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Cole Ndelu explores the dissonance of masculine femininity in her new photo series

Johannesburg-based photographer Cole Ndelu on Boys will be Boys, her powerful photo series that explores masculinity, femininity and everything in between.

By Rohini Kejriwal on 30 August

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From Boys will be Boys

“I like to challenge the traditional, voyeuristic ways of seeing black bodies by photographing black men and women the way that I want to see them; the way I wish I had seen them growing up,” says Cole Ndelu, an artist and Design Indaba Emerging Creative from the Johannesburg class of 2018.

Ndelu exhibited her photography as part of the Design Indaba’s Simulcast event held at LISOF, Johannesburg in February, 2018. Through her photography, Ndelu explores the theme of black and African identity, drawing inspiration from the people she works with, including models, Nkulsey Masemola, Sandile Mhlongo, Njabulo 'Dirty Native Chief' Hlophe and Kgotlelelo Bradley Sekiti.

In a previous body of work, Cole presented revealing and celebratory portraits of female protesters from the #FeesMustFall student movement. The unique composition of each portrait in the series highlights the individuality of these students. Along with framing the narrative of the protesters in a positive way, Cole wanted to show “women embracing femininity and how femininity is strength.”

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Cole exposes different facets of identity by challenging the norms of masculinity in this compelling photo series

In her new series Boys will be Boys, Cole exposes another facet of identity by challenging the norms of masculinity. “With this series, I'm looking at masculinity, femininity and blackness all in one… because I want my work to facilitate conversation around how we see these things,” she explains. Each male model is decorated with traditionally feminine wigs and makeup, while dressed in gender-neutral streetwear. The intentional repetition of this styling enforces Cole’s underlying message; “I want people to keep seeing it. Seeing masculinity and femininity outside of the norm must become the norm.”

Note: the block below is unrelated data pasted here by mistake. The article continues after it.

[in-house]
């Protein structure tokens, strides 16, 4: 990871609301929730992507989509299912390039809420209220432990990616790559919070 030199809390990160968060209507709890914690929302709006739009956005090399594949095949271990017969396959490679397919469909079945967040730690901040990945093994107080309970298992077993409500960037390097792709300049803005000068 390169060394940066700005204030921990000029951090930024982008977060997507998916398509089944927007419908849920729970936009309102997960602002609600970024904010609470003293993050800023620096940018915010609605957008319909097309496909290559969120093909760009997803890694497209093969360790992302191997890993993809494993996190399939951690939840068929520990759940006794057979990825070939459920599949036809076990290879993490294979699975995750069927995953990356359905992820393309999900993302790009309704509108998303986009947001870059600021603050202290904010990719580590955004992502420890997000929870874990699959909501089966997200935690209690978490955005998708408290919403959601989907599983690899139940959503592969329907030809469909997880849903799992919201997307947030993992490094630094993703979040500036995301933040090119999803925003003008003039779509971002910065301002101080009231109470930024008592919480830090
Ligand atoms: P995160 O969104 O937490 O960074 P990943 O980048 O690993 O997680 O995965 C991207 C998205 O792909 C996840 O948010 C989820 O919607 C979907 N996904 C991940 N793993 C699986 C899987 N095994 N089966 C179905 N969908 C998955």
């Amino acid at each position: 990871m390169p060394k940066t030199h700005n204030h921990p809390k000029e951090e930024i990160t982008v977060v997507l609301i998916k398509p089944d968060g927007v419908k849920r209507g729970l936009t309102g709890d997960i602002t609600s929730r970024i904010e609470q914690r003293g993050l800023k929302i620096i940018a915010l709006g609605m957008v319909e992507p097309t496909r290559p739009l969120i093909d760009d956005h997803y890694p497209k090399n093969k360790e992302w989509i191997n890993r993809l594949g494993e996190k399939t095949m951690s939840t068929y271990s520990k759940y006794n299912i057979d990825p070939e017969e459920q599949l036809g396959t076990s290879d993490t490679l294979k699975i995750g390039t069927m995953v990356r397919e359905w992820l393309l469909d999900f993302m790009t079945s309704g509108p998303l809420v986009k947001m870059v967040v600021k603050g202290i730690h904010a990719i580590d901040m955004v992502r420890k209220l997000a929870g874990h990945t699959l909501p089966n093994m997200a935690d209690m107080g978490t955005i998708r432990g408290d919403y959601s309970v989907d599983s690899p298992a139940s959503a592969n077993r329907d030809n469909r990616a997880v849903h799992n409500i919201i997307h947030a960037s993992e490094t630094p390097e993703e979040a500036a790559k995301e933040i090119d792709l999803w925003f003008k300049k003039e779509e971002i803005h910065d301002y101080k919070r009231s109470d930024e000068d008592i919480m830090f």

With this body of work, Cole was again inspired by the very people she chose to photograph and the social circles around her. “I'm spending time with men who are open and vulnerable. I say: ‘I'm putting you in a wig and makeup’ and they get excited! I love that,” says Cole.

She explains that she chose to use streetwear in the series because she “wanted to re-contextualise the streetwear genre by styling it in a way that is removed from the masculine ideals of streetwear and the Hypebae look.” The streetwear in the series is by South African designers, The Uniconz and Ohyeslord.

The photo series challenges norms by making people question why masculine femininity makes them uncomfortable, while simultaneously creating a space for people to express gender on its spectrum.

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The photo series challenges norms by making people question why masculine femininity makes them uncomfortable

Speaking about her work and career trajectory to date, Cole says, “It really is about the work that you produce, it’s about creating with intent and awareness. Having the title of Design Indaba Emerging Creative has made me want to work harder. I’m pushing myself a lot more because I can’t be emerging forever.”

The article was first published on Design Indaba. This is part of an exchange programme between Design Indaba and Design Fabric to introduce the rich works coming out of Africa's art and design scene to South Asia, and connect one culture to another.

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